How To Determine Your Return On Investment With A Bachelor’s Degree
While there are certainly plenty of jobs out there where a 4-year degree is required, there are also many professional instances where a formal Bachelor’s degree may not be the best way to go. To know whether or not you really need a Bachelor’s degree, or more education, to achieve your career and development objectives, there will be a few key points that you will want to consider, as you plan out your overall career prep.
To get something of a high-level view of the situation, a recent Georgetown University Report overviewing the calendar year of 2020 revealed that 35% of current job openings require a Bachelor’s degree or higher for the role. About 30% of jobs were shown to require some college (or specialty certification) and/or an Associate’s degree. And, 36% of jobs required a high school diploma and/or GED. According to the same report, job openings in healthcare, community services, and STEM are projected to grow the fastest among occupational clusters. And, judgment/decision-making, communications, analysis, and administration will likely be the four most in-demand competencies in the labor market.
If you are considering pursuing a 4-year degree, or higher trajectory, then here are some key career prep points (framed as questions) to keep in mind, as you judge whether or not the return will be worth the investment of your time, energy, and finances…
Career Prep Point #1: Have you considered the return on investment for your particular area of professional focus?
This point tends to come down to the numbers, plain and simple. If the job you are striving towards pays less than $40,000 per year (as an example), and you will ultimately end up saddled with student loans in excess of an amount like $60,000 after graduation, then you may want to pause and look at other career track and educational options to reach your goals. Only you will be able to decide what level of investment you’re really comfortable with in the long run, but being objective and reviewing the numbers, along with likely career outcomes, will allow you to get a better sense on whether or not a 4-year degree is really worth the money for the career you are intending to pursue.
Career Prep Point #2: Do you actually want to focus your studies on an industry or on developing a particular skill?
This is a question about career prep and education that few take into consideration before contemplating college. Let’s use the industry of healthcare as an example here. Do you want your focus to be broadly applied to the healthcare industry for a position like “hospital administrator?” Do you want your focus to be on a defined and licensed professional track, with many skills sets, like “registered nurse?” Or, do you prefer to specialize and want to learn one in-demand skill like that done by a “sonographer?” Knowing your own temperament and career goals will help you better explore this area, know what it is you really want, and find the best way to go about getting the education you really need… which may or may not entail getting a Bachelor’s degree.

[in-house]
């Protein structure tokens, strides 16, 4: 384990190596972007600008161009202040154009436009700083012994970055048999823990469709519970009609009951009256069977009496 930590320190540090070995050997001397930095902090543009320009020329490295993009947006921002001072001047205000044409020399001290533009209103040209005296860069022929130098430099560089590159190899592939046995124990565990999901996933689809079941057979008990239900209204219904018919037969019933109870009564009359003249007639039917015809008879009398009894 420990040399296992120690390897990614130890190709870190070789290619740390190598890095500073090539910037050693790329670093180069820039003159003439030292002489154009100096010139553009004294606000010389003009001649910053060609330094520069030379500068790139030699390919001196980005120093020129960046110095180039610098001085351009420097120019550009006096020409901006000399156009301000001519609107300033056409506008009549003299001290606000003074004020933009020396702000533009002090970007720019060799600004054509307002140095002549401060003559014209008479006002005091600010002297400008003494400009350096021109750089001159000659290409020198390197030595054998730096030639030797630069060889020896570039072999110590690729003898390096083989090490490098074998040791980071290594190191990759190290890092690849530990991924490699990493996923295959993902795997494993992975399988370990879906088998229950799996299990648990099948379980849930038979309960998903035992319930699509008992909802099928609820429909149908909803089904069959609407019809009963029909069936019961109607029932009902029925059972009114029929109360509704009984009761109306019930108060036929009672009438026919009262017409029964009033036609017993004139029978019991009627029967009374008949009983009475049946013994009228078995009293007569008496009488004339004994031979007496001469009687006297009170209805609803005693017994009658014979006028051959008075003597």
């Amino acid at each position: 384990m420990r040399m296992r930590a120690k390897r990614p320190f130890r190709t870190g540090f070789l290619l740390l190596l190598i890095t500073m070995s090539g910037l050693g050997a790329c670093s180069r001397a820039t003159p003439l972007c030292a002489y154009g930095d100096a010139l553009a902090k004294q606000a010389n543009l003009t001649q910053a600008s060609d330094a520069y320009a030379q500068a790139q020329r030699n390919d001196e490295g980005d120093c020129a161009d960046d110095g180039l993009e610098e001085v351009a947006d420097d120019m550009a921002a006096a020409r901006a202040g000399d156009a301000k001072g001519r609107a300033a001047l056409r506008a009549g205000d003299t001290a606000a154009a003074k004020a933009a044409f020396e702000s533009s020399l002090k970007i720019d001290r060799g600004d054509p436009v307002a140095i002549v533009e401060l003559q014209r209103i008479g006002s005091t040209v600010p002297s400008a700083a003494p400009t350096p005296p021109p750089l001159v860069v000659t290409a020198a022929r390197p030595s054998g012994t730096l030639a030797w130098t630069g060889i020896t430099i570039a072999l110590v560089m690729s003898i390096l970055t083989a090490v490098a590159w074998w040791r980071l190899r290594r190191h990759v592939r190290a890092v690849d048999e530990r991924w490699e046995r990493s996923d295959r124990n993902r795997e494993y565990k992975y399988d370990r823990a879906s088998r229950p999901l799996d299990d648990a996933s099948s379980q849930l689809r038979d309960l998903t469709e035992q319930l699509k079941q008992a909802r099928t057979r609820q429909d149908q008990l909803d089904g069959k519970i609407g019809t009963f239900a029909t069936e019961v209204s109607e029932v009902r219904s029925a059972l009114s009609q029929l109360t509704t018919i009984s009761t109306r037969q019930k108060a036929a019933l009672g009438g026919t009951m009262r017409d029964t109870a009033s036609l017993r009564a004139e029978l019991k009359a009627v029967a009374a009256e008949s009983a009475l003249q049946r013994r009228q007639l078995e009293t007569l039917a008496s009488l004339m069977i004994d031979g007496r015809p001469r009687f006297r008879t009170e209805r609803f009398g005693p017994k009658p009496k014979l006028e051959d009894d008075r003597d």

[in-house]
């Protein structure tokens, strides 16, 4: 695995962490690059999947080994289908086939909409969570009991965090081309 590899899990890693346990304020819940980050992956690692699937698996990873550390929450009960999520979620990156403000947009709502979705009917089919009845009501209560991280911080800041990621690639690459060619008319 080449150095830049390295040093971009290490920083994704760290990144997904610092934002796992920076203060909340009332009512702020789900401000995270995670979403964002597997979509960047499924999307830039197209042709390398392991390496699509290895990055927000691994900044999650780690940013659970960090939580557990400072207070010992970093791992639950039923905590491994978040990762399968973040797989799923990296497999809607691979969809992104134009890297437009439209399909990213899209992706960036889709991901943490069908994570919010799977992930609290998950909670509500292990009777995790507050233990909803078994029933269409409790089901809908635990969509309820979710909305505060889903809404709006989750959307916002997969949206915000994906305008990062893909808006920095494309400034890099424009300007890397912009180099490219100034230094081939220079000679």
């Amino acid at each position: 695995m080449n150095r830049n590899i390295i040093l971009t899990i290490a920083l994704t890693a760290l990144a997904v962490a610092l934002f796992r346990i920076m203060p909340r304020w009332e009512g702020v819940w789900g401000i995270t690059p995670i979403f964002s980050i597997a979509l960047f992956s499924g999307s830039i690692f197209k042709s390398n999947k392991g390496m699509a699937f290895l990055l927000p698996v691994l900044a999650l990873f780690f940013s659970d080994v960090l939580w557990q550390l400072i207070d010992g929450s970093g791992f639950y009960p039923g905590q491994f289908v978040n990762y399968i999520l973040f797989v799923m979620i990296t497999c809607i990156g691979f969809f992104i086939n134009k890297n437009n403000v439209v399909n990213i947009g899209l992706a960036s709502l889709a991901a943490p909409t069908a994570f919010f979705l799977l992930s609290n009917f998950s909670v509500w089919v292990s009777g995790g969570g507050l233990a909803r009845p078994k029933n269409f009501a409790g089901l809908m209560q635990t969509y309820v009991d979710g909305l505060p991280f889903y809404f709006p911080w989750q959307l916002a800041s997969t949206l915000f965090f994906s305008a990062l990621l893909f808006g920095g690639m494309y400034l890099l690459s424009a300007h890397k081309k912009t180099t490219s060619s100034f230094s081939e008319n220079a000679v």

Career Prep Point #3: Have you explored and considered all of your career pathways and educational options?
While many students are told as early as middle school to start preparing for college, this does not always need to translate into the singular path of attaining a Bachelor’s degree. Have you truly considered all of you options, such as career and technical education centers, online classes and certifications from schools around the world, apprenticeships (where you can actually earn money while you learn), technical and community colleges, and even well-respected arts and crafts organizations? The world is changing fast these days, and many new educational and career prep pathways are opening up for students just starting their careers, and for professionals looking to up-skill and re-skill along their journeys.
Career Prep can make a big difference in greater career trajectory and life skills. To learn more about the key benefits of career prep for teens, be sure to check out this Stride Insights article here!
Not sure how to strengthen your resume for the job you want? Be sure to check out the article, Volunteering Is A Great Way To Build A Resume.
Wondering if Stride Career Prep can help you better achieve your goals? Visit the site to learn more about all of the options that Stride can offer you: https://www.stridelearning.com/career-prep.html